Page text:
“Every brand has had major recalls,” said Fox, who sells Chevrolets, among other brands. “And there is not a manufacturer who doesn’t want to take care of customers, if they have a brain in their head.”

With multiple investigations in full swing, GM faces the prospect of cascading blows to its credibility. Accidents once attributed to other causes could be linked to the switch. And the scope of the problem could widen, as it did Friday when GM added 971,000 vehicles to the recall — 824,000 in the United States — because of ignition switches GM sold to dealers for the repair of damaged parts.

Meanwhile, new evidence could emerge that GM’s struggle with ignition switches dates back even further than was previously known and includes other low-cost car models.

Take Jim Thompson, a GM customer in Houston who is wondering whether a defect he reported to GM on a 1997 Pontiac Sunfire may have been related to the ignition-switch flaw under scrutiny in later models. Thompson’s daughter told him that the Sunfire had cut off while in motion on more than a dozen occasions, losing power brakes and steering — symptoms virtually identical to those displayed in the Cobalt and other recalled models.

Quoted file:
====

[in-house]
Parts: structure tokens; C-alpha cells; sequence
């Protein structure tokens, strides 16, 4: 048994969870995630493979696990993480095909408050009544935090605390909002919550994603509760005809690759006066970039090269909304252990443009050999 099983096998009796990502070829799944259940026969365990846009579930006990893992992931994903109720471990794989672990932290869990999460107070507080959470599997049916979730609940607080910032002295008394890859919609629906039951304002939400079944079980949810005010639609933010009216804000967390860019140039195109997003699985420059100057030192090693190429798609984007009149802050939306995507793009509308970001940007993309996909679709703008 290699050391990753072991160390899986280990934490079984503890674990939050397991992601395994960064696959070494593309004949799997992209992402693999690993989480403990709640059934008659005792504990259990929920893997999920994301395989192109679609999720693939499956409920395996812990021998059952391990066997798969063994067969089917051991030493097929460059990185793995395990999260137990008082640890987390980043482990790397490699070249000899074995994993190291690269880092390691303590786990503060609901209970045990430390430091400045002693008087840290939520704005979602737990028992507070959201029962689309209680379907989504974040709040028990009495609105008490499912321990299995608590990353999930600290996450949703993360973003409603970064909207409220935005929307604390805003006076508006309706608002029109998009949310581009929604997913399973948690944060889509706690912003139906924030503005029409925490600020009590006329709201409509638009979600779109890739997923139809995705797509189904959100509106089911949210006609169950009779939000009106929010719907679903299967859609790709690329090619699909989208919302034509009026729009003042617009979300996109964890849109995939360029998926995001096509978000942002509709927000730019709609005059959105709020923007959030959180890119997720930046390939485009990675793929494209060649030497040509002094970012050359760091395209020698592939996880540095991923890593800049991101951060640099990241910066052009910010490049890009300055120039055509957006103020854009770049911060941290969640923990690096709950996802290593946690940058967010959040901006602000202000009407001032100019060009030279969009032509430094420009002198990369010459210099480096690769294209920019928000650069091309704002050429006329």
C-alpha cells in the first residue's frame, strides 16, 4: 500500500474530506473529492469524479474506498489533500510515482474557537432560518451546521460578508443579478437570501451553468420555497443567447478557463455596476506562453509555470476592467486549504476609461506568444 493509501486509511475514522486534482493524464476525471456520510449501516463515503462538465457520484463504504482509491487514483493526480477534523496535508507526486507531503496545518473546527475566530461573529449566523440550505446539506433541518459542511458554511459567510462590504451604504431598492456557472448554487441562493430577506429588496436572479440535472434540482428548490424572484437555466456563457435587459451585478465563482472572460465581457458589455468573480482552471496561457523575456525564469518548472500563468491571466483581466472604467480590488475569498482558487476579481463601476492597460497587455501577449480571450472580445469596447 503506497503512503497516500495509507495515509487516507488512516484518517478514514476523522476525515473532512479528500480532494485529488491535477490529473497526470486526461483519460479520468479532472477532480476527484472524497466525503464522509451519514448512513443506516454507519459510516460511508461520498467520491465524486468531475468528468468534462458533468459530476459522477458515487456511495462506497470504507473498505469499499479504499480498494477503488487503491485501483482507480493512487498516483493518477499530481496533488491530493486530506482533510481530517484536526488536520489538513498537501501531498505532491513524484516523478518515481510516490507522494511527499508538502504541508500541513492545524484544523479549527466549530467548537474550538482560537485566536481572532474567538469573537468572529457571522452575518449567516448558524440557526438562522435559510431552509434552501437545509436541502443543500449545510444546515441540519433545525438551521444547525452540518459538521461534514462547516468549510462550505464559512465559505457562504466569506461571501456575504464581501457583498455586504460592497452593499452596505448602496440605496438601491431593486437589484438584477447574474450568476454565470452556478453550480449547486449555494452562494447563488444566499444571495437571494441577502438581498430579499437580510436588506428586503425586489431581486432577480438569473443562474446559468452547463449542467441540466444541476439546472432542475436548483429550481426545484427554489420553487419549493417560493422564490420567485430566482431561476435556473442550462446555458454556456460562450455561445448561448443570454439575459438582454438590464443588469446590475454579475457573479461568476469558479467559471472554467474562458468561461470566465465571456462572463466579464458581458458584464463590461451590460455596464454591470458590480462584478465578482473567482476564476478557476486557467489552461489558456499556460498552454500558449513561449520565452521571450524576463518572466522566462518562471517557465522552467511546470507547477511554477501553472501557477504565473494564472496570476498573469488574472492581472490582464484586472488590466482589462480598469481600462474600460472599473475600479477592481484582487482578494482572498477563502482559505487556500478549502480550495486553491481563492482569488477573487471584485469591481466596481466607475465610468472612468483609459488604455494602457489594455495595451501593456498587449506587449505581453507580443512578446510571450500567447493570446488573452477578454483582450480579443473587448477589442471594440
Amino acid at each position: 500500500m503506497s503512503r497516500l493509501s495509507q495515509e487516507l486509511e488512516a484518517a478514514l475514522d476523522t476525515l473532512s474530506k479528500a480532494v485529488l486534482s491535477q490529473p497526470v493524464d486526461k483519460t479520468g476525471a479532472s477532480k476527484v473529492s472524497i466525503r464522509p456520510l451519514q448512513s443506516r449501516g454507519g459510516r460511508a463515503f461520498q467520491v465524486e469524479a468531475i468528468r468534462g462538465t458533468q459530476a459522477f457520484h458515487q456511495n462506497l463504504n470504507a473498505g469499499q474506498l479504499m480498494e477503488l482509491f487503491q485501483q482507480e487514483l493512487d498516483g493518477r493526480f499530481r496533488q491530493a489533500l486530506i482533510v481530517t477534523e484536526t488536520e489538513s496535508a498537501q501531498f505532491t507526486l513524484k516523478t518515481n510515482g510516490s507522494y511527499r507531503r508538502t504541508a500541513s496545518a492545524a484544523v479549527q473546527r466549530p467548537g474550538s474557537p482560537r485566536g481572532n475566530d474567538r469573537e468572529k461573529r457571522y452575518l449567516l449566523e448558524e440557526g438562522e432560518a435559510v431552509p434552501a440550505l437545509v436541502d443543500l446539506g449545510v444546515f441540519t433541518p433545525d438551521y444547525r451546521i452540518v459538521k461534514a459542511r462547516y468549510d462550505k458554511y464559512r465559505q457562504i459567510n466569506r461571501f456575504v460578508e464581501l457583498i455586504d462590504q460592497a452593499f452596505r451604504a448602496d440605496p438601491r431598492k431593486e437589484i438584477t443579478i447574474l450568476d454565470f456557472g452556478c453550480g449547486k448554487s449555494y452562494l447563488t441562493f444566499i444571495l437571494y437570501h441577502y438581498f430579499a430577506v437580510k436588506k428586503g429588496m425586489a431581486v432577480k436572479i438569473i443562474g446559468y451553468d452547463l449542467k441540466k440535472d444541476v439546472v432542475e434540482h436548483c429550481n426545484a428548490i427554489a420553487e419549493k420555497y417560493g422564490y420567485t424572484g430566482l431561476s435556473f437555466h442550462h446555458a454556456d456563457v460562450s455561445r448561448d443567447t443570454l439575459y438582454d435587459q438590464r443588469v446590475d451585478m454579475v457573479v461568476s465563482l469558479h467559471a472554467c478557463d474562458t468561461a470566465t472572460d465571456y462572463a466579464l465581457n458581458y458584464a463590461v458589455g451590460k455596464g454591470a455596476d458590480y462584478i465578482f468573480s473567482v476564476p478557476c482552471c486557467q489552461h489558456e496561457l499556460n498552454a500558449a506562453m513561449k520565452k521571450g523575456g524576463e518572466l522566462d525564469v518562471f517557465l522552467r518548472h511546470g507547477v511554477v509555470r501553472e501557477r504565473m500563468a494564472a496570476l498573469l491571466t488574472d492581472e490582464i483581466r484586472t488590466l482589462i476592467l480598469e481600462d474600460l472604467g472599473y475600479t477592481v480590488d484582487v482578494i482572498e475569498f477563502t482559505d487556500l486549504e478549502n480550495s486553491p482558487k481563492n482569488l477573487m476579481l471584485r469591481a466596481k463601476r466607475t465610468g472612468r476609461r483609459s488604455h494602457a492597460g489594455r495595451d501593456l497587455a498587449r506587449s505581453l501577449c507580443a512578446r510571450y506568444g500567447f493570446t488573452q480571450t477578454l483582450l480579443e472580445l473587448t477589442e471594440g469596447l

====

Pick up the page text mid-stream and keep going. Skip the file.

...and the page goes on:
Pontiac could not diagnose the problem at the time, so Thompson took it to a mechanic who found that a cheaply made grounding bolt was failing. Thompson, who ran a company that supplied safety glasses and other safety equipment to GM, alerted GM’s regional manager in late 1997. More than four years later, on March 6, 2002, GM issued a recall for 1.6 million Pontiac Sunfires because of the ignition switch.

Those switches, like the ones under scrutiny now, were manufactured by Delphi Automotive Systems, a former subsidiary of GM that was spun off as a separate company in 1999. After that, GM moved large quantities of business to other suppliers, complaining that costs at Delphi were too high. Delphi later filed for bankruptcy court protection and went through several restructurings. Delphi declined to comment for this article.

Why GM didn’t order changes or look for another source of ignition switches isn’t clear. GM acknowledges that it had years of warnings that something was amiss with the ignition switches in the Cobalt and other models.

In a briefing with congressional investigators, Delphi executives said GM accepted the ignition switches even though the automaker knew they did not meet all 60 technical specifications for the part, according to a person familiar with the probe, who spoke on the condition of anonymity because the investigation is ongoing.